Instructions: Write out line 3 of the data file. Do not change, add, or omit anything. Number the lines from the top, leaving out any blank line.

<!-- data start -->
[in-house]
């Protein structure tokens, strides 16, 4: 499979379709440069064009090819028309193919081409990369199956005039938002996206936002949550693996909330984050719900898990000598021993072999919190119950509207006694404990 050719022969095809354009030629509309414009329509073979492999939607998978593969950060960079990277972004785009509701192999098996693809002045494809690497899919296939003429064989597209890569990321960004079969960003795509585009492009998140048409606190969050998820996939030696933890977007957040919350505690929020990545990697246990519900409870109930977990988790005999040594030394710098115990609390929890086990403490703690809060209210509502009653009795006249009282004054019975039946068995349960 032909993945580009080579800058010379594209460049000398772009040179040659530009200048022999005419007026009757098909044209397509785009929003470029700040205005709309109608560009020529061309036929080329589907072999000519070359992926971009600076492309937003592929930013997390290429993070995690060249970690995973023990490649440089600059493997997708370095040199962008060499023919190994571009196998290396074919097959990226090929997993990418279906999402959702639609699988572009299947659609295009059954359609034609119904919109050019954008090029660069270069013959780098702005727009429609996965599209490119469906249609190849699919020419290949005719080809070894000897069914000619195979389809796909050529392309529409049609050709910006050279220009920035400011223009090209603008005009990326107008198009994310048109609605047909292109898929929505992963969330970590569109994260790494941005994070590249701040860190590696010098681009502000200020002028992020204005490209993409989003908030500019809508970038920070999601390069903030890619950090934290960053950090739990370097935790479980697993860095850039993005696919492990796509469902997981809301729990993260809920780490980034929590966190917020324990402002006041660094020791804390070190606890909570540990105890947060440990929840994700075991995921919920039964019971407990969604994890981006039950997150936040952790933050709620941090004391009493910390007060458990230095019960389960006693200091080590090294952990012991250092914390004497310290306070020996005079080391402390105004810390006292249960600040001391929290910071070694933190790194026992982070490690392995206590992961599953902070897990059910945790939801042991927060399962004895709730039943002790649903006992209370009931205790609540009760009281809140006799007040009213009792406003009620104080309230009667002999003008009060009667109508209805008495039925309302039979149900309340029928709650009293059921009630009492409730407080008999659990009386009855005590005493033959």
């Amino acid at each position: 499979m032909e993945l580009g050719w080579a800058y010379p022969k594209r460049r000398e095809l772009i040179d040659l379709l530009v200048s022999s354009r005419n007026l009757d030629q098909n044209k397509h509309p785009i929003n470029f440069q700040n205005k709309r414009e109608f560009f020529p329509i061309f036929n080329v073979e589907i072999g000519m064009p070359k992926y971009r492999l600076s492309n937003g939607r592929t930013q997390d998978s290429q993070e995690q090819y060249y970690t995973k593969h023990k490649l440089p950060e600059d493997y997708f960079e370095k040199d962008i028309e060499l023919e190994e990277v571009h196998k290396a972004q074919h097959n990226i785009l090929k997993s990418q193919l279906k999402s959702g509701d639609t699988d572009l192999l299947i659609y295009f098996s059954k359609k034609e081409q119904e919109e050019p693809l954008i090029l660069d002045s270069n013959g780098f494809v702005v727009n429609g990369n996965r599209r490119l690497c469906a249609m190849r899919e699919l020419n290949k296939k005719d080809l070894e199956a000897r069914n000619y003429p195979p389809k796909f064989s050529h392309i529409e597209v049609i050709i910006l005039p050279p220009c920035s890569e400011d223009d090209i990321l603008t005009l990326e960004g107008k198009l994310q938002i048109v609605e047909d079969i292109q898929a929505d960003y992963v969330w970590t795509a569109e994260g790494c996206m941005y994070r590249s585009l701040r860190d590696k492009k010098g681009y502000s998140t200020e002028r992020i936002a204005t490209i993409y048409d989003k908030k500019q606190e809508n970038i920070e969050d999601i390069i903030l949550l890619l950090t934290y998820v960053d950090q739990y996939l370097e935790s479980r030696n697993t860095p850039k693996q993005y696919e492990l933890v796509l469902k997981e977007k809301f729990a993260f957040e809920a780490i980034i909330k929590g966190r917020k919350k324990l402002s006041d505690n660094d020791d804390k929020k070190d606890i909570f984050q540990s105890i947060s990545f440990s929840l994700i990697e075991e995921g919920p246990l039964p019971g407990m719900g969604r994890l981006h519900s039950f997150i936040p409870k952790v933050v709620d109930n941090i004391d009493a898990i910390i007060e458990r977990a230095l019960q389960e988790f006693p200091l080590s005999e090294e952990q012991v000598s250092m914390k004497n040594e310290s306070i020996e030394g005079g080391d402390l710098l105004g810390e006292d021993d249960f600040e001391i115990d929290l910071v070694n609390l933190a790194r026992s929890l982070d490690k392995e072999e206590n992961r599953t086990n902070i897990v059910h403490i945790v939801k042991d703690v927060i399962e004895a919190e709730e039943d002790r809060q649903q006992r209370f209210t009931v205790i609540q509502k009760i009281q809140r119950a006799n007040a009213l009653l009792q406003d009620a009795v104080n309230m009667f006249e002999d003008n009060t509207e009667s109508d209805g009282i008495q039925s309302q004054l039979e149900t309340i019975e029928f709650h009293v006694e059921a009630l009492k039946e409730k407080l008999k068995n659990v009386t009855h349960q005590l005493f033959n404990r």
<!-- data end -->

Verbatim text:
């Amino acid at each position: 499979m032909e993945l580009g050719w080579a800058y010379p022969k594209r460049r000398e095809l772009i040179d040659l379709l530009v200048s022999s354009r005419n007026l009757d030629q098909n044209k397509h509309p785009i929003n470029f440069q700040n205005k709309r414009e109608f560009f020529p329509i061309f036929n080329v073979e589907i072999g000519m064009p070359k992926y971009r492999l600076s492309n937003g939607r592929t930013q997390d998978s290429q993070e995690q090819y060249y970690t995973k593969h023990k490649l440089p950060e600059d493997y997708f960079e370095k040199d962008i028309e060499l023919e190994e990277v571009h196998k290396a972004q074919h097959n990226i785009l090929k997993s990418q193919l279906k999402s959702g509701d639609t699988d572009l192999l299947i659609y295009f098996s059954k359609k034609e081409q119904e919109e050019p693809l954008i090029l660069d002045s270069n013959g780098f494809v702005v727009n429609g990369n996965r599209r490119l690497c469906a249609m190849r899919e699919l020419n290949k296939k005719d080809l070894e199956a000897r069914n000619y003429p195979p389809k796909f064989s050529h392309i529409e597209v049609i050709i910006l005039p050279p220009c920035s890569e400011d223009d090209i990321l603008t005009l990326e960004g107008k198009l994310q938002i048109v609605e047909d079969i292109q898929a929505d960003y992963v969330w970590t795509a569109e994260g790494c996206m941005y994070r590249s585009l701040r860190d590696k492009k010098g681009y502000s998140t200020e002028r992020i936002a204005t490209i993409y048409d989003k908030k500019q606190e809508n970038i920070e969050d999601i390069i903030l949550l890619l950090t934290y998820v960053d950090q739990y996939l370097e935790s479980r030696n697993t860095p850039k693996q993005y696919e492990l933890v796509l469902k997981e977007k809301f729990a993260f957040e809920a780490i980034i909330k929590g966190r917020k919350k324990l402002s006041d505690n660094d020791d804390k929020k070190d606890i909570f984050q540990s105890i947060s990545f440990s929840l994700i990697e075991e995921g919920p246990l039964p019971g407990m719900g969604r994890l981006h519900s039950f997150i936040p409870k952790v933050v709620d109930n941090i004391d009493a898990i910390i007060e458990r977990a230095l019960q389960e988790f006693p200091l080590s005999e090294e952990q012991v000598s250092m914390k004497n040594e310290s306070i020996e030394g005079g080391d402390l710098l105004g810390e006292d021993d249960f600040e001391i115990d929290l910071v070694n609390l933190a790194r026992s929890l982070d490690k392995e072999e206590n992961r599953t086990n902070i897990v059910h403490i945790v939801k042991d703690v927060i399962e004895a919190e709730e039943d002790r809060q649903q006992r209370f209210t009931v205790i609540q509502k009760i009281q809140r119950a006799n007040a009213l009653l009792q406003d009620a009795v104080n309230m009667f006249e002999d003008n009060t509207e009667s109508d209805g009282i008495q039925s309302q004054l039979e149900t309340i019975e029928f709650h009293v006694e059921a009630l009492k039946e409730k407080l008999k068995n659990v009386t009855h349960q005590l005493f033959n404990r």